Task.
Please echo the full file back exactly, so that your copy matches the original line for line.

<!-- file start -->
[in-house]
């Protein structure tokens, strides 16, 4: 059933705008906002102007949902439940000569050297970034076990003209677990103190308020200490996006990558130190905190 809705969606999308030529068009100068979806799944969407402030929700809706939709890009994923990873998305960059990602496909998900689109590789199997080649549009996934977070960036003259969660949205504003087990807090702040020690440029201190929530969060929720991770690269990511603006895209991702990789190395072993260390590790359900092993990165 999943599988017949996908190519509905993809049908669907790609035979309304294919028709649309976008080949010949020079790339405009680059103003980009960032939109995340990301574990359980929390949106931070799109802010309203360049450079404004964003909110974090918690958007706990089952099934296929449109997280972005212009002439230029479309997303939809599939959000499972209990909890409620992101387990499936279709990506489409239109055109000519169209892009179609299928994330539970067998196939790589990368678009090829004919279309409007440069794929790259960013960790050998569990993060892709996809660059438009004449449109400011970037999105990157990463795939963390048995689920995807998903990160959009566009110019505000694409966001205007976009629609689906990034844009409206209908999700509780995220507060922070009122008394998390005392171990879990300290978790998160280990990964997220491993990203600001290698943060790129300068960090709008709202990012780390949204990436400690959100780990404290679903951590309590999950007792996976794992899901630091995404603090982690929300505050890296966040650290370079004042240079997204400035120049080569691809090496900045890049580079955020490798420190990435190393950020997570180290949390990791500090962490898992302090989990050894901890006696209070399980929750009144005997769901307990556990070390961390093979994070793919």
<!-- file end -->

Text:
[in-house]
């Protein structure tokens, strides 16, 4: 059933705008906002102007949902439940000569050297970034076990003209677990103190308020200490996006990558130190905190 809705969606999308030529068009100068979806799944969407402030929700809706939709890009994923990873998305960059990602496909998900689109590789199997080649549009996934977070960036003259969660949205504003087990807090702040020690440029201190929530969060929720991770690269990511603006895209991702990789190395072993260390590790359900092993990165 999943599988017949996908190519509905993809049908669907790609035979309304294919028709649309976008080949010949020079790339405009680059103003980009960032939109995340990301574990359980929390949106931070799109802010309203360049450079404004964003909110974090918690958007706990089952099934296929449109997280972005212009002439230029479309997303939809599939959000499972209990909890409620992101387990499936279709990506489409239109055109000519169209892009179609299928994330539970067998196939790589990368678009090829004919279309409007440069794929790259960013960790050998569990993060892709996809660059438009004449449109400011970037999105990157990463795939963390048995689920995807998903990160959009566009110019505000694409966001205007976009629609689906990034844009409206209908999700509780995220507060922070009122008394998390005392171990879990300290978790998160280990990964997220491993990203600001290698943060790129300068960090709008709202990012780390949204990436400690959100780990404290679903951590309590999950007792996976794992899901630091995404603090982690929300505050890296966040650290370079004042240079997204400035120049080569691809090496900045890049580079955020490798420190990435190393950020997570180290949390990791500090962490898992302090989990050894901890006696209070399980929750009144005997769901307990556990070390961390093979994070793919």